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Alice I. of Windsor asks: I grew a few varieties of gourds so I can decorate them and use them as ornaments. How do I know when they are ready to be picked, and how do I go about preparing them to be preserved?

It is important that you don’t pick them before they have completely matured. Gourds can be harvested when the stems have turned brown and withered, the vines are dying down, or at the first sign of frost. Hopefully you sowed or planted them early enough during the growing season so they had time to mature. Cut them off with sharp pruners, leaving a few inches of the stem attached. Wipe them off with a soft towel, removing moisture, soil, and any debris. Air dry them on a rack, on a board, or on sawdust in a cool room. It could take one to six months for them to be ready for you to decorate. You can shellac, varnish and paint them. But remember, no matter what you do to them, they will eventually rot.

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Alan N. of Santa Rosa asks: I would like to boost my flower/vegetable garden soil this fall after I pull everything out. What do you suggest I add or do?

In flower and vegetable gardens, adding compost in the fall helps to rebuild and rejuvenate your soil for early next season by replenishing its microbial action before the winter temperatures put everything to sleep.

Fall cover crops are also a great way to get organic matter into tired old soil. Sowing seeds while the soil is still warm in the fall will ensure good germination in the spring. The cover crop will help the soil stay put through the winter. Work it back into the soil in the spring. A few of the most productive cover crop seeds include:

Hairy vetch —Planted in the fall, it fixes nitrogen in the soil.

Oats — Sown in the spring as a grain crop, or in the late summer as a cover crop, oats’ thick roots effectively hold the soil over the winter.

Winter rye — Planted in the fall, Winter rye continues growing longer into the fall than any of the other cover crops, and is up earlier in the spring, protecting soil from possible spring erosion. Winter rye adds tons of organic matter to the soil due to its extensive root system.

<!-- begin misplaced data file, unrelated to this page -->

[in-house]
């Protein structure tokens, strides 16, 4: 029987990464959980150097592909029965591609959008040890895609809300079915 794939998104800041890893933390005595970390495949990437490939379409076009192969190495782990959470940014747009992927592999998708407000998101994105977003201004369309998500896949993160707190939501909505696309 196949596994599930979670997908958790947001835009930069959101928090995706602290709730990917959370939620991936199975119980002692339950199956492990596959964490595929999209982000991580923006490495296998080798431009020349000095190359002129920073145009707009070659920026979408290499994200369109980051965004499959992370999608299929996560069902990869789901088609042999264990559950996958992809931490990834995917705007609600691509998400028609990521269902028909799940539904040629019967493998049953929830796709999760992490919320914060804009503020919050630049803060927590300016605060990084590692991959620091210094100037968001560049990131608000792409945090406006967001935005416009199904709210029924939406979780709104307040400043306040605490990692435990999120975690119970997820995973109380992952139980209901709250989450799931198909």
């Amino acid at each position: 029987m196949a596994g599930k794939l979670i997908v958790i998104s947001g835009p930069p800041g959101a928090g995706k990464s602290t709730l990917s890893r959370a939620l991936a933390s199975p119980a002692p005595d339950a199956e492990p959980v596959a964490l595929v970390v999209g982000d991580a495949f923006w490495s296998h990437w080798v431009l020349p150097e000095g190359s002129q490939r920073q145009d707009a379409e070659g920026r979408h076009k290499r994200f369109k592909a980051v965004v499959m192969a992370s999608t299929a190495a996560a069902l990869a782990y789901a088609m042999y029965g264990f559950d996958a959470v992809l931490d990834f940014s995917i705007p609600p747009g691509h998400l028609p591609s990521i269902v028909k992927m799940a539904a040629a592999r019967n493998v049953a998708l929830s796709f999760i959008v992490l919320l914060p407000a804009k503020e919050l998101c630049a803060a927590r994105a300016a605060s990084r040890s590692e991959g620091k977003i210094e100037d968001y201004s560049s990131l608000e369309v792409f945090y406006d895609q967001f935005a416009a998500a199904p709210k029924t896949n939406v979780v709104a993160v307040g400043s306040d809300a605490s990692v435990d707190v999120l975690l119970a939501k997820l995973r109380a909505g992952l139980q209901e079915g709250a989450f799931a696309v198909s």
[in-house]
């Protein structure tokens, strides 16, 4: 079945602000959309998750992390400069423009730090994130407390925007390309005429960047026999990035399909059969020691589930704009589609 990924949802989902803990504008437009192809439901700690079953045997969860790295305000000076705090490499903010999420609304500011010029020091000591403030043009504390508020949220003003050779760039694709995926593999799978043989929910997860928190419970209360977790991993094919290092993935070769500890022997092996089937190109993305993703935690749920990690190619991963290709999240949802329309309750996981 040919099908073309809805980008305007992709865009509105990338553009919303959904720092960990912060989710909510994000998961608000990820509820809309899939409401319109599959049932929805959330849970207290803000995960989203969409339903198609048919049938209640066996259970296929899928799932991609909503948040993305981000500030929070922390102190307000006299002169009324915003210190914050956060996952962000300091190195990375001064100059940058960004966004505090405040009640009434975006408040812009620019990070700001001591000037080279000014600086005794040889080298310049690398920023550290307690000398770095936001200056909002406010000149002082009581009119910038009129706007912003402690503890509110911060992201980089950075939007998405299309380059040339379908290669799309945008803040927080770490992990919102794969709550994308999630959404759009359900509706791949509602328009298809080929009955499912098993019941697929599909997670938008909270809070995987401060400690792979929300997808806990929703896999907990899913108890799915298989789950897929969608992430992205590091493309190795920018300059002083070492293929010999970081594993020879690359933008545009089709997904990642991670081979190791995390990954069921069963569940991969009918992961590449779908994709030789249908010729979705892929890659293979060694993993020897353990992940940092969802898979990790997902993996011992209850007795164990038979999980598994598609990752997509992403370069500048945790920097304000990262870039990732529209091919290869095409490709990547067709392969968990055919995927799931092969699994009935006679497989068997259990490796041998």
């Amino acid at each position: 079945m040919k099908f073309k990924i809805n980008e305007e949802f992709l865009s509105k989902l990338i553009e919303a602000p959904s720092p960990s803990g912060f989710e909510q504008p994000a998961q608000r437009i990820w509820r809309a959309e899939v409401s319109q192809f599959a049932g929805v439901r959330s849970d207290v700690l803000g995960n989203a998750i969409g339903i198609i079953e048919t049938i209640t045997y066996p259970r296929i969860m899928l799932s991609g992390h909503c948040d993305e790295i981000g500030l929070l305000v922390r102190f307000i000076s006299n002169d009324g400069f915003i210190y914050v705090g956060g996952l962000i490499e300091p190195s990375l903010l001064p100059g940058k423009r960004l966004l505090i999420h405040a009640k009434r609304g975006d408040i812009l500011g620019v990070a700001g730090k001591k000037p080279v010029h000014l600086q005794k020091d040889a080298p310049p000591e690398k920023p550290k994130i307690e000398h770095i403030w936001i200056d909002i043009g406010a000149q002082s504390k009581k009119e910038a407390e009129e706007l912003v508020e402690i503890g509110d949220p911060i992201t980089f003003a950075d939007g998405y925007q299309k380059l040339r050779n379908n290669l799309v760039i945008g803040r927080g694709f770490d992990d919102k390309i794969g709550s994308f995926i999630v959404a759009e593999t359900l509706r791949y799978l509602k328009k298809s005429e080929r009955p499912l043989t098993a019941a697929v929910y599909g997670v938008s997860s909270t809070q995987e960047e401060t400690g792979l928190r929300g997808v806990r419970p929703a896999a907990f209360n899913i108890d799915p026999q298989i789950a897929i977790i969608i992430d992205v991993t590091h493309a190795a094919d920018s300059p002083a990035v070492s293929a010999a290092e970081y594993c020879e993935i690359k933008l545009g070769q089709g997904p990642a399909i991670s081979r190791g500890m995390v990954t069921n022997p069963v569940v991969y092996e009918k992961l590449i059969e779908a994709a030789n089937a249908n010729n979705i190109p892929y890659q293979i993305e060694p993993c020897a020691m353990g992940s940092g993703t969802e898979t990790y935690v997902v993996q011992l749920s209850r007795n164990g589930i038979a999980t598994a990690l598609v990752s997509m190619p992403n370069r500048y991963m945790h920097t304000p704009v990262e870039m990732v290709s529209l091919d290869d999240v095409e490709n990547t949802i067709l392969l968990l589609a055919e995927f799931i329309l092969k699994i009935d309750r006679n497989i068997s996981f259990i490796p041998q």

Field peas — The king of all nitrogen fixers, field peas can add 170 pounds an acre of nitrogen. Field peas can be planted in the fall for overwintering in cold climates, but make sure they are sown six to eight weeks before the first fall frost.

Garlic — Best planted in the fall and then harvested the following summer. Spring planting is not recommended. You will get lower yields because the cloves haven’t been exposed to temperatures below 65 degrees and may not form bulbs. Garlic is very cold-hardy and starts growing again early in the spring after planting. Hardneck garlics produce flower stalks called scapes in early summer and should be cut to encourage larger bulb development. Garlic bulbs are ready to dig and cure in mid to late summer, after the lower leaves have dried down. The best time to plant garlic is late fall. Generally it should be planted between mid-October and end of November.

Art at the Source Open Studios

When: June 3-4, 10-11

Where: 160 participating artist studios. For a listing of all artists and studio addresses visit Artatthesource.org

Dana Lozano and Gwen Kilchherr are garden consultants. Send questions to The Garden Doctors, at pdgardendoctor@gmail.com. The Garden Doctors can answer questions only through their column, which appears in the newspaper and at pressdemocrat.com

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